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Chamber
FLORESTAN TRIO'S MENDELSSOHN AT SPRING LAKE VILLAGE CONCERT
by Terry McNeill
Friday, March 08, 2019
Spring Lake Village’s monthly concerts usually clock in under an hour, but the March 8 Florestan Trio’s performance was more extended as so much good music was on tap for the 125 residents attending at Santa Rosa’s premiere retirement residence facility. Four short pieces made up the first half, be...
Chamber
TILDEN TRIO'S BOHEMIAN ENERGY AT DOMINICAN CONCERT
by Terry McNeill
Sunday, March 03, 2019
Hard on the heels of the Trio Navarro’s late February concert in Sonoma State’s Schroeder Hall, Northern California’s other premiere resident piano trio, the Tilden, played an equally convincing program March 3 in Dominican University’s Angelico Hall. Clearly each hall’s acoustics, stage pianos and...
Recital
24 SONGS IN A MENKE-THOMPSON RECITAL ODYSSEY
by Terry McNeill
Saturday, February 23, 2019
Sonoma County pop and country singing enjoys continued popularity but it rare to see a professional classical vocal concert announced. Diva Ruth Ann Swenson was once a local star, but she has long departed and not much virtuoso recital singing can be found in the North Bay. But the exception to th...
Chamber
UNEXPECTED ARENSKY AND MENDELSSOHN BY THE NAVARRO
by Terry McNeill
Sunday, February 17, 2019
The 100 people entering Schroeder Hall Feb. 17 for a Trio Navarro concert were handed a program that appeared to feature two popular piano trios, Mendelssohn and Arensky. But continuing the Navarro’s tradition of repertoire exploration, the pieces were not the usual first Mendelssohn and first Aren...
Recital
GLOVER'S ECLECTIC PROGRAMMING HIGHLIGHT'S CINNABAR RECITAL
by Terry McNeill
Sunday, February 17, 2019
Daniel Glover is arguably the busiest virtuoso pianist in the San Francisco Bay area, but rarely is heard in North Bay concerts. So 90 local pianophiles were anxious to hear him Feb. 17 in Petaluma’s charming small Cinnabar Theater, and they were rewarded with an eclectic program of sometimes unfam...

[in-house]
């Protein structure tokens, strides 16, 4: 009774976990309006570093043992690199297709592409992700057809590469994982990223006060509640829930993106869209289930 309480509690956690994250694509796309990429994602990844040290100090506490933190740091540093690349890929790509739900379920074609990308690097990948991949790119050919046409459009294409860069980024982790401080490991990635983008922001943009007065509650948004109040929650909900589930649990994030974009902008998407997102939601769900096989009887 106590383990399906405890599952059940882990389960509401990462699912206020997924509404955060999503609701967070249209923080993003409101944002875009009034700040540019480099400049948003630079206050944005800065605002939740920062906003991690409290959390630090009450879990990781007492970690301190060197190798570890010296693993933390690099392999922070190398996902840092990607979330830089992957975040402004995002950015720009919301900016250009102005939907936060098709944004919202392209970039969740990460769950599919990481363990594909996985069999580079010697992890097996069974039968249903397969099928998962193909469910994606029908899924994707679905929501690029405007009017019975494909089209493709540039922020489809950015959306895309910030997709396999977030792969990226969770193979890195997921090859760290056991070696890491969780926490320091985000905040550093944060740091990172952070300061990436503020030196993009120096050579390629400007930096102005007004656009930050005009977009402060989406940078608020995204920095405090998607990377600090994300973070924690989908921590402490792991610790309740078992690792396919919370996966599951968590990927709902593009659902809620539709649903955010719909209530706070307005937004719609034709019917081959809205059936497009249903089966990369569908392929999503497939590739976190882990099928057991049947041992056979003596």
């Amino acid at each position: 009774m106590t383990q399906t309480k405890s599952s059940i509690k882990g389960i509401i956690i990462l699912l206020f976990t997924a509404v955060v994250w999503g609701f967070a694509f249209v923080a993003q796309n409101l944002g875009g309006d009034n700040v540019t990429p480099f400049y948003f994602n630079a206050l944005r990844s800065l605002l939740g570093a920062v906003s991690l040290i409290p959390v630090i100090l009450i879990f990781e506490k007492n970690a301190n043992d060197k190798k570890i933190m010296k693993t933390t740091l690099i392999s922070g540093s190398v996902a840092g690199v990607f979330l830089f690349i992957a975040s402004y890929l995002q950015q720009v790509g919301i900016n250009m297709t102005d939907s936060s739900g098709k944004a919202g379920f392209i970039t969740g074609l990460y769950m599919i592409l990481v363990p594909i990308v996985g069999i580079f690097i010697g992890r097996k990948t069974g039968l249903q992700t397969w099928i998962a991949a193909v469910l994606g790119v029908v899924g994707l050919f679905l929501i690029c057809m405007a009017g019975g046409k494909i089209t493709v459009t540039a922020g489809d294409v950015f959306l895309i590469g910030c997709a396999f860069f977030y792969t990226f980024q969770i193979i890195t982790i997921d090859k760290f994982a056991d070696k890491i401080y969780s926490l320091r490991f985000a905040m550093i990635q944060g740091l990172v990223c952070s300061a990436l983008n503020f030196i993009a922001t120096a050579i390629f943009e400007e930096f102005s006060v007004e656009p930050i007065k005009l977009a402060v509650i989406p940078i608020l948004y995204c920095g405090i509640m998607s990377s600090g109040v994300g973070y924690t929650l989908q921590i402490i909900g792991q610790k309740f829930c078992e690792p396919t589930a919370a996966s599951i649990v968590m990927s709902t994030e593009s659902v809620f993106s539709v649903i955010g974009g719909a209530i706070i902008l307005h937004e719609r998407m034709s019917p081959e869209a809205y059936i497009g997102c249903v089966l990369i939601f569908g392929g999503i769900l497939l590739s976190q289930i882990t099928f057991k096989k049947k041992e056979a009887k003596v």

Symphony
MENDELSSOHN'S SCOTTISH SAVES THE EVENING IN SRS WEILL CONCERT
by Terry McNeill
Monday, February 11, 2019
The audience entering Weill Hall for Santa Rosa Symphony concerts Feb. 9-11 were presented with a program that on first glance appeared a curious patchwork – a great symphony mixed with a seldom heard concerto and two disparate overtures, and a guest conductor unknown locally. Monday night’s concer...
Recital
INTRIGUING BELL-HAYWOOD RECITAL BEFORE FULL HOUSE IN WEILL HALL
by Abby Wasserman
Friday, February 08, 2019
A big portion of the capacity audience in Weill Hall February 8th came to hear violinist Joshua Bell’s virtuosity, and were treated as well to splendid playing from Sam Haywood, Mr. Bell’s regular pianist since 2010. The duo performed three engaging sonatas, highlighted by Mr. Bell’s sterling techn...
Symphony
TRIPLE PLAY UKIAH SYMPHONY CONCERT AND TCHAIKOVSKY SERENADE
by Terry McNeill
Sunday, January 27, 2019
Over the years the Ukiah Symphony’s concerts have been in the Classical Sonoma Calendar sections, but rarely has this Orchestra, now in its 39th season, had a full winter season concert review. The provocative Jan. 27 program in Mendocino College’s Center Theater seemed a good reason to reacquaint ...
Symphony
JACKSON THEATER WELCOMES A NEW RESIDENT ORCHESTRA
by Terry McNeill
Saturday, January 26, 2019
Moving to a permanent new performance venue can be a perilous undertaking for an orchestra, with different acoustics, the loyal audience finding the new spot and infrastructure challenges of lighting and lobby and backstage operations. In their first concert Jan. 26 in Windsor’s Jackson Theater the...
Symphony
ECLECTIC PASSIONATE PROGRAMMING AT MARIN SYMPHONY CONCERT
by Abby Wasserman
Saturday, January 26, 2019